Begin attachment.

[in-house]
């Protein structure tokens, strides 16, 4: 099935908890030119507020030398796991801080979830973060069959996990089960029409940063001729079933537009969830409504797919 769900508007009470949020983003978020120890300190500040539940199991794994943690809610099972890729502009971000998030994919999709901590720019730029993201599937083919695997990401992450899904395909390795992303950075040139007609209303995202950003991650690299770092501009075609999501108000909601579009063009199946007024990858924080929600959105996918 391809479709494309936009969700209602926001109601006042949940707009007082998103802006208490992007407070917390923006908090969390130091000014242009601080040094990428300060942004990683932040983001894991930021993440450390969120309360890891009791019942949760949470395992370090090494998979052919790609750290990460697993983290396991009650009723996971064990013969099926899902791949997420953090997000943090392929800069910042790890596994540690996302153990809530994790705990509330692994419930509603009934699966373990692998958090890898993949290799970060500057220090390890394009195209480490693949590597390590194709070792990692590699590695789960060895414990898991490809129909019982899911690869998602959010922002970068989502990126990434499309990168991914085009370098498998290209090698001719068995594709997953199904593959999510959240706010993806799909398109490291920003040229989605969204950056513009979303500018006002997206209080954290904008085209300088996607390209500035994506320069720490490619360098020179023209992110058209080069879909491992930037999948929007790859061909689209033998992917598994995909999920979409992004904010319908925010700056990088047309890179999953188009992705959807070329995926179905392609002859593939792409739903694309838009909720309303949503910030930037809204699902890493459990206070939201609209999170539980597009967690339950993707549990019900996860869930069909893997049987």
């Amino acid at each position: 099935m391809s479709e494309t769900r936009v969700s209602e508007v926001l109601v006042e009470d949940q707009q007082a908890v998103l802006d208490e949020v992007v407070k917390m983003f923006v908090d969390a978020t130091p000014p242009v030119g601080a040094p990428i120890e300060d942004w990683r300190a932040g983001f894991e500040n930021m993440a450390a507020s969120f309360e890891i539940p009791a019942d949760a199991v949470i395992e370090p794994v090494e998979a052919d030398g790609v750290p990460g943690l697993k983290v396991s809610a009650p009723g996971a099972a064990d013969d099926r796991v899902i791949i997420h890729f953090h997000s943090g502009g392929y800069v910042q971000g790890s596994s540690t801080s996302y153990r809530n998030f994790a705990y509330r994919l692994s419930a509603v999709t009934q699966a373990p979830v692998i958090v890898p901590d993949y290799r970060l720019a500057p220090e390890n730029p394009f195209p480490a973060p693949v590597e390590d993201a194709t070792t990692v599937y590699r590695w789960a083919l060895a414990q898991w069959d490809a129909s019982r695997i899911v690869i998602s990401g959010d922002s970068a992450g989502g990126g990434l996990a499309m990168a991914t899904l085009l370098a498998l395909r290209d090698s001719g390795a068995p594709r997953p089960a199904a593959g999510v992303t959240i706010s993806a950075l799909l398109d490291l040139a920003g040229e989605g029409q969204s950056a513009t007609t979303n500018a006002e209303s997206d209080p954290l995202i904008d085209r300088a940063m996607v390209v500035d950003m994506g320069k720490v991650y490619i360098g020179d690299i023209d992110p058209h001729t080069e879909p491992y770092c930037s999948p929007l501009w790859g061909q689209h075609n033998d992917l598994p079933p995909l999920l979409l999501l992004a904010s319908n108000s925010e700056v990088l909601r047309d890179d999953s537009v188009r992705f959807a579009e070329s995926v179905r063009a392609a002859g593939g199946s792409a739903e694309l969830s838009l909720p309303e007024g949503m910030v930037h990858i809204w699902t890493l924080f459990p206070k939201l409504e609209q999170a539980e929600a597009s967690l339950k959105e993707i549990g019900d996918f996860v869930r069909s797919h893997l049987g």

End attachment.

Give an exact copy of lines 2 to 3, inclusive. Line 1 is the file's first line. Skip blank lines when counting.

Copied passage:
């Protein structure tokens, strides 16, 4: 099935908890030119507020030398796991801080979830973060069959996990089960029409940063001729079933537009969830409504797919 769900508007009470949020983003978020120890300190500040539940199991794994943690809610099972890729502009971000998030994919999709901590720019730029993201599937083919695997990401992450899904395909390795992303950075040139007609209303995202950003991650690299770092501009075609999501108000909601579009063009199946007024990858924080929600959105996918 391809479709494309936009969700209602926001109601006042949940707009007082998103802006208490992007407070917390923006908090969390130091000014242009601080040094990428300060942004990683932040983001894991930021993440450390969120309360890891009791019942949760949470395992370090090494998979052919790609750290990460697993983290396991009650009723996971064990013969099926899902791949997420953090997000943090392929800069910042790890596994540690996302153990809530994790705990509330692994419930509603009934699966373990692998958090890898993949290799970060500057220090390890394009195209480490693949590597390590194709070792990692590699590695789960060895414990898991490809129909019982899911690869998602959010922002970068989502990126990434499309990168991914085009370098498998290209090698001719068995594709997953199904593959999510959240706010993806799909398109490291920003040229989605969204950056513009979303500018006002997206209080954290904008085209300088996607390209500035994506320069720490490619360098020179023209992110058209080069879909491992930037999948929007790859061909689209033998992917598994995909999920979409992004904010319908925010700056990088047309890179999953188009992705959807070329995926179905392609002859593939792409739903694309838009909720309303949503910030930037809204699902890493459990206070939201609209999170539980597009967690339950993707549990019900996860869930069909893997049987």
């Amino acid at each position: 099935m391809s479709e494309t769900r936009v969700s209602e508007v926001l109601v006042e009470d949940q707009q007082a908890v998103l802006d208490e949020v992007v407070k917390m983003f923006v908090d969390a978020t130091p000014p242009v030119g601080a040094p990428i120890e300060d942004w990683r300190a932040g983001f894991e500040n930021m993440a450390a507020s969120f309360e890891i539940p009791a019942d949760a199991v949470i395992e370090p794994v090494e998979a052919d030398g790609v750290p990460g943690l697993k983290v396991s809610a009650p009723g996971a099972a064990d013969d099926r796991v899902i791949i997420h890729f953090h997000s943090g502009g392929y800069v910042q971000g790890s596994s540690t801080s996302y153990r809530n998030f994790a705990y509330r994919l692994s419930a509603v999709t009934q699966a373990p979830v692998i958090v890898p901590d993949y290799r970060l720019a500057p220090e390890n730029p394009f195209p480490a973060p693949v590597e390590d993201a194709t070792t990692v599937y590699r590695w789960a083919l060895a414990q898991w069959d490809a129909s019982r695997i899911v690869i998602s990401g959010d922002s970068a992450g989502g990126g990434l996990a499309m990168a991914t899904l085009l370098a498998l395909r290209d090698s001719g390795a068995p594709r997953p089960a199904a593959g999510v992303t959240i706010s993806a950075l799909l398109d490291l040139a920003g040229e989605g029409q969204s950056a513009t007609t979303n500018a006002e209303s997206d209080p954290l995202i904008d085209r300088a940063m996607v390209v500035d950003m994506g320069k720490v991650y490619i360098g020179d690299i023209d992110p058209h001729t080069e879909p491992y770092c930037s999948p929007l501009w790859g061909q689209h075609n033998d992917l598994p079933p995909l999920l979409l999501l992004a904010s319908n108000s925010e700056v990088l909601r047309d890179d999953s537009v188009r992705f959807a579009e070329s995926v179905r063009a392609a002859g593939g199946s792409a739903e694309l969830s838009l909720p309303e007024g949503m910030v930037h990858i809204w699902t890493l924080f459990p206070k939201l409504e609209q999170a539980e929600a597009s967690l339950k959105e993707i549990g019900d996918f996860v869930r069909s797919h893997l049987g």